15. Carter, S. and F. Hunter (2003), Antiquity 77, pp. 531-535.
  16. Lowe, Chris 2008 Inchmarnock. An Early Historic Island and its archaeological landscape, Society of Antiquaries of Scotland
  17. Eogan, J & Twohig, E (2011), Cois tSiuire - nine thousand years of human activity in the lower Suir Valley, NRA Scheme Monographes 8, National Roads Authority: Dublin
  18. Ginnever, Matthew (2017). "An Iron Age settlement and souterrain at Dubton Farm East, Brechin, Angus" (PDF). Tayside and Fife Archaeological Journal. 23: 1–12.
  19. Dutton, A., Clapperton, K. and S. Carter (2007). ‘Rock art from a Bronze Age burial at Balblair, near Inverness.’ Proceedings of the Scottish Society of Antiquaries 137, pp. 117-136
  20. B. Wilkins and S. Lalone (2009), 'An early medieval settlement/cemetery at Carrowkeel, Co. Calway.' The Journal of Irish Archaeology, vol. XVII, pp. 57-83.
  21. Dalland, M. (2004) '144-166 Cowgate.' Discovery and Excavation in Scotland, p. 52.
  22. Moloney, C. (1999) 'Doune Primary School, Doune (Kilmadock Parish), Roman Fort, Discovery and Excavation in Scotland p. 87
  23. Moloney, C. (2001) New evidence for the origins and evolution of Dunbar; excavations at the Captain's Cabin, Castle Park, Dunbar, East Lothian, Proceedings of the Society of Antiquaries in Scotland 131, pp. 283-318
  24. Boucher A, Craddock-Bennett L, & Daly T. 2015 Death in the Close: A medieval Mystery Edinburgh: Headland Archaeology
  25. Baker, L (2000) 'Gasswater Opencast Coal Scheme, Cronberry', Discovery and Excavation in Scotland, p. 23
  26. Coleman, R and Hunter, F (2002) "The excavation of a souterrain at Shanzie Farm, Alyth, Perthshire" Tayside and Fife Archaeological Journal vol 8 (2002), 77-101.
  27. Stronach, S et al. (2004) The Evolution of a Medieval Scottish Manor at Perceton, Near Irvine, North Ayreshire. J. Soc. Med Arch XLVIII.
  28. Robertson, Alistair; Lochrie, Julie; Timpany, Scott (2013). "Built to last: Mesolithic and Neolithic settlement at two sites beside the Forth estuary, Scotland". The Society of Antiquaries of Scotland. 143: 73–136.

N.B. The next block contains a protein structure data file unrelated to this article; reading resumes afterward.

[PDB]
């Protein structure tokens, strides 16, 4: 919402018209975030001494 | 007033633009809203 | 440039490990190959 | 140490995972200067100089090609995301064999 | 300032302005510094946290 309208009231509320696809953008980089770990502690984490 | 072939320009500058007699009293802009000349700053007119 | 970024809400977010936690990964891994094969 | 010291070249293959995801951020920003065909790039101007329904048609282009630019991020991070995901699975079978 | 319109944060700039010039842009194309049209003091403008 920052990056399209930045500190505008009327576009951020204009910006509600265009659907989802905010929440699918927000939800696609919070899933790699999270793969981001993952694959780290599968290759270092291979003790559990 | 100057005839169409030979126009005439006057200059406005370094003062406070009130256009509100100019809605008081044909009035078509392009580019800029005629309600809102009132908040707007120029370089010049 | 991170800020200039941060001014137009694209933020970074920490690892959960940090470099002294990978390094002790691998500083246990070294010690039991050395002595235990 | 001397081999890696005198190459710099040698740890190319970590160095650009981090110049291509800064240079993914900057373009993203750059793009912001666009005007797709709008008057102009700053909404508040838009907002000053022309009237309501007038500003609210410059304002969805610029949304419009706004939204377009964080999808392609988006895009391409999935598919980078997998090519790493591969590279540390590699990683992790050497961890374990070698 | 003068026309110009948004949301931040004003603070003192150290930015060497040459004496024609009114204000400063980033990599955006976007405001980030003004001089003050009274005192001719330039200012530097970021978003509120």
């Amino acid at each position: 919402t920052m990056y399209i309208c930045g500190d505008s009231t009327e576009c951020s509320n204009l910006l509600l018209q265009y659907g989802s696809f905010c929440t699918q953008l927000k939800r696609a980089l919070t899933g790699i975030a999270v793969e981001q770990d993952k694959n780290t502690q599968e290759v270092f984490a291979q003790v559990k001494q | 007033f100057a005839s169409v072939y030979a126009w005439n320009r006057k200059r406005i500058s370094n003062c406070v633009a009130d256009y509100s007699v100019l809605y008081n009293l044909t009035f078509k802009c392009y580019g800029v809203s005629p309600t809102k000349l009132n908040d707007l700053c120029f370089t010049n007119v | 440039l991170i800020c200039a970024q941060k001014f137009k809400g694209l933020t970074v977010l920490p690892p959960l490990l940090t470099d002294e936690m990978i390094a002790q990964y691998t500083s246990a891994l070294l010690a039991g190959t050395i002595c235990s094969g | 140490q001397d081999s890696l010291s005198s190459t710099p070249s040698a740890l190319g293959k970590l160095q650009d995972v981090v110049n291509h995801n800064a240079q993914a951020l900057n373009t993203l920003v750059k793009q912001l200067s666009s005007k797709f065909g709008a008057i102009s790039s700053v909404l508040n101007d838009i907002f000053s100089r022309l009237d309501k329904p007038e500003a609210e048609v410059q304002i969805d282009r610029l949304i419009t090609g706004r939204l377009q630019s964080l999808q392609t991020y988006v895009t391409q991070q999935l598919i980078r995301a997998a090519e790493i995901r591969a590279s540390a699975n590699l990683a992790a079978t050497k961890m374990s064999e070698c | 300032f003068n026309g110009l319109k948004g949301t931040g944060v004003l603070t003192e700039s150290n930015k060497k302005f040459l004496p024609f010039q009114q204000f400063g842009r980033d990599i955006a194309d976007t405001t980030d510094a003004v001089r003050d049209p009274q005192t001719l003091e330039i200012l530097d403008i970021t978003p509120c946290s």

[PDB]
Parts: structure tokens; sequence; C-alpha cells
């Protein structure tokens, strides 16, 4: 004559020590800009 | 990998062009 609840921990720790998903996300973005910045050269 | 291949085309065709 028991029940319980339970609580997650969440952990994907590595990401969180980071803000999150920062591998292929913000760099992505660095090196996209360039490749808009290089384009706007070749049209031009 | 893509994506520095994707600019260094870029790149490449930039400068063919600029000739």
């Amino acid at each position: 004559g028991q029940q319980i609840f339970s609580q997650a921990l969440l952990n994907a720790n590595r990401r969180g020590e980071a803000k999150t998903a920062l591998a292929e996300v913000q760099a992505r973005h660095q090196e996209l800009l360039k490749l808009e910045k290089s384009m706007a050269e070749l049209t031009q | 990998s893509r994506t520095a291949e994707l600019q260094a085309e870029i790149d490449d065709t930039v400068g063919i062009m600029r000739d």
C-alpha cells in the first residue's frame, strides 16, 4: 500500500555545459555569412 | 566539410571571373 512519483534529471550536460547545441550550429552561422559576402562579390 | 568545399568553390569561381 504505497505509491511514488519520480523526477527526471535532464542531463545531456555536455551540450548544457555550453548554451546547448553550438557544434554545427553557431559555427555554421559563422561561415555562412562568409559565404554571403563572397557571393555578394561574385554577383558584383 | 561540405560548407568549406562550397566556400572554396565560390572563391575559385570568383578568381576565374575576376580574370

29. Timpany, S, 2009 Geoarchaeological Regional Review of Marine Deposits along the coastline of Southern England. English Heritage, Research Department Report Series 4-2009 ISSN 1749-8775
  30. Holden, T G 2002 The food remains from the colon of the Tyrolean Ice Man, in Dobney, K & O’Connor, T (eds.) Bones and the Man: Studies in honour of Don Brothwell. Oxford: Oxbow Books. 35-40
  31. Kimber, M 2012 A Tale of Two Priories in Ewyas. Headland Archaeology (UK) Ltd. Edinburgh
  32. Holden T 2004 The Blackhouses of Arnol. Historic Scotland Research Report. Edinburgh
  33. Holden, T & Brown, I 2008 ‘A Wartime Legacy: Dirleton Radar Station’. Transactions of the East Lothian Antiquarian and Field Naturalists Society. XXVII, 117-130
  34. Holden, T 2003 'Brotchie's Steading (Dunnet parish), iron age and medieval settlement; post-medieval farm', Discovery Excav Scot, 4, 2003, 85-6.
  35. Robertson, A 2012 The rediscovery of ‘Carss Castell’: A medieval hall-house within, Kerse House, Grangemouth. Vernacular Building 36, pp. 41-60
  36. Holden, T G 2012 Moirlanich Longhouse, Killin: Changing techniques in thatching. Vernacular Building 35, 39-47.
  37. "Edinburgh, Granton, 87 Granton Park Avenue, Madelvic Car Factory, Production Block | Canmore".
  38. Cradock-Bennett, L (2007) ‘John Knowles & Co. Mount Pleasant Works, Woodville Woodlands’, Hereford Archaeology Series - Archaeological Investigation and history of the works, ref 757, 969.
  39. Bain, K (2008b) 'Shrub Hill Transport Depot, City of Edinburgh (Edinburgh parish), evaluation', Discovery Excav Scot, New, vol.9
  40. Atkinson, D 2012 Laser Scan Survey and Historic Vessels, The IFA Yearbook Vol 12, pp. 18
  41. Coleman, R (2000), 'Union Canal, Leamington Wharf', Discovery and Excavation in Scotland, p. 57.